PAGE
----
I started googling. “Travel anxiety” got 54 million hits. The first aha: I’m not alone. You mean I’m not the only one who worries about going to a foreign country where I don’t speak the language and I’ll be walking 250 kilometers and wondering what to do if it rains as I walk? My first step down a path of many kilometers is a small one of relief.

Lots of help pops up when I research the Camino, which I have already started. I may be anxious, but I am also preparing: Tickets bought. Walking with weighted pack. Reading guides. And worrying.

Anxiety about the unfamiliar is normal; this I know, and I know concrete things to lessen anxiety, all of which have to do with reducing the unknown to the extent I can without becoming a control freak: find a cat sitter. Figure out what I will carry and weigh it. Keep up with conditioning.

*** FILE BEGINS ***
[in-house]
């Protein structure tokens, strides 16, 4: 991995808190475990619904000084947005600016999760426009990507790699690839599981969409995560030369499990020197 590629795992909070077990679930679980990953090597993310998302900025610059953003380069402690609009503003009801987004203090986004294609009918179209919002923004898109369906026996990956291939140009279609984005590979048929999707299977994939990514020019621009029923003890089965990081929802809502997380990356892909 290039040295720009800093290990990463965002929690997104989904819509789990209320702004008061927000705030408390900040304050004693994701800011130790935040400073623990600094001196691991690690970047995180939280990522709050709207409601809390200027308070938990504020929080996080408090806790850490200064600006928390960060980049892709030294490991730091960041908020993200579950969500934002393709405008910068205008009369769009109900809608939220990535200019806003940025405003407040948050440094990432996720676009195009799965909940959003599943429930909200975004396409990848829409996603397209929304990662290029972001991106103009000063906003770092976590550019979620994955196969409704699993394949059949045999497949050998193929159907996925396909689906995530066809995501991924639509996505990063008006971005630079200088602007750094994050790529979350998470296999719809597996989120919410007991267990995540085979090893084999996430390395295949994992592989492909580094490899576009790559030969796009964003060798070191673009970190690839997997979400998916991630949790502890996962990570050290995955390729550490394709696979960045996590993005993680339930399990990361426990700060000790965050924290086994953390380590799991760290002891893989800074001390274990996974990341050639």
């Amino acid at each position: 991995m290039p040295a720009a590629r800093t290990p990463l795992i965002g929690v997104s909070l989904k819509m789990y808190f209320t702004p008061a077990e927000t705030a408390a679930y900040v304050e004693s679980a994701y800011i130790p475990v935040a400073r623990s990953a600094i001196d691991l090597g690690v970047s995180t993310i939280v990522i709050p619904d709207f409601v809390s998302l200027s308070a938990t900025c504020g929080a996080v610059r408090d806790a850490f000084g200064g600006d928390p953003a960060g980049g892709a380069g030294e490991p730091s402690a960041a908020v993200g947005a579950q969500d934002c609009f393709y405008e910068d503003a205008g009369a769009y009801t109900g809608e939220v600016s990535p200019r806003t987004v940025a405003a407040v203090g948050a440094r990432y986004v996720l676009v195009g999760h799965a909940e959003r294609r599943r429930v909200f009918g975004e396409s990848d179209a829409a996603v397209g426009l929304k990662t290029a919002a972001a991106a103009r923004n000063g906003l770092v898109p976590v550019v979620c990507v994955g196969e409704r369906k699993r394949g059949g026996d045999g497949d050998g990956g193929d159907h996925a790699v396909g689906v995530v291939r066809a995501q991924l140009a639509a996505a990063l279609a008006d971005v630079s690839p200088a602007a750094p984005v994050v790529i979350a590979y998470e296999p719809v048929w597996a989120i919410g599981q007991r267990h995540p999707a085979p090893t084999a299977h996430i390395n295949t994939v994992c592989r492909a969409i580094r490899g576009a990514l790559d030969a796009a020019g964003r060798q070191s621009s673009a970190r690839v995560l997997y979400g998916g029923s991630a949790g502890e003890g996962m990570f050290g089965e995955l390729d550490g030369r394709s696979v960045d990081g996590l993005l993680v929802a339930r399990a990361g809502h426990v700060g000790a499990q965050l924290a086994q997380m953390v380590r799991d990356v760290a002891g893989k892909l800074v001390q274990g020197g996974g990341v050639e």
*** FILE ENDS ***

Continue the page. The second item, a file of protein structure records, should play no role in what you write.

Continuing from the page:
Some of it is fear of finding out things about myself: I expect to be able to do this. What if I can’t? Then who am I? The farther I go down the road of what-ifs, the more I detour from the main route of learning, planning, hoping. This particular journey is intended to make demands. The Way of St. James is supposed to be hard. It is also voluntary.

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It is also a spiritual journey. For me that means my husband will not be my only traveling companion. Jesus, whom I have gotten better acquainted with over the past six years at seminary, lived a life on his feet, going from town to town. One of his best known journeys took place after the resurrection, when he went unrecognized by two walking companions going to Emmaus. Jesus on the road inspired a lot of Western artists. Carl Jung regards the much (re)told story, stuck in the imaginations of so many, as an instance of the “magical traveling companion.” I plan to remember that while walking.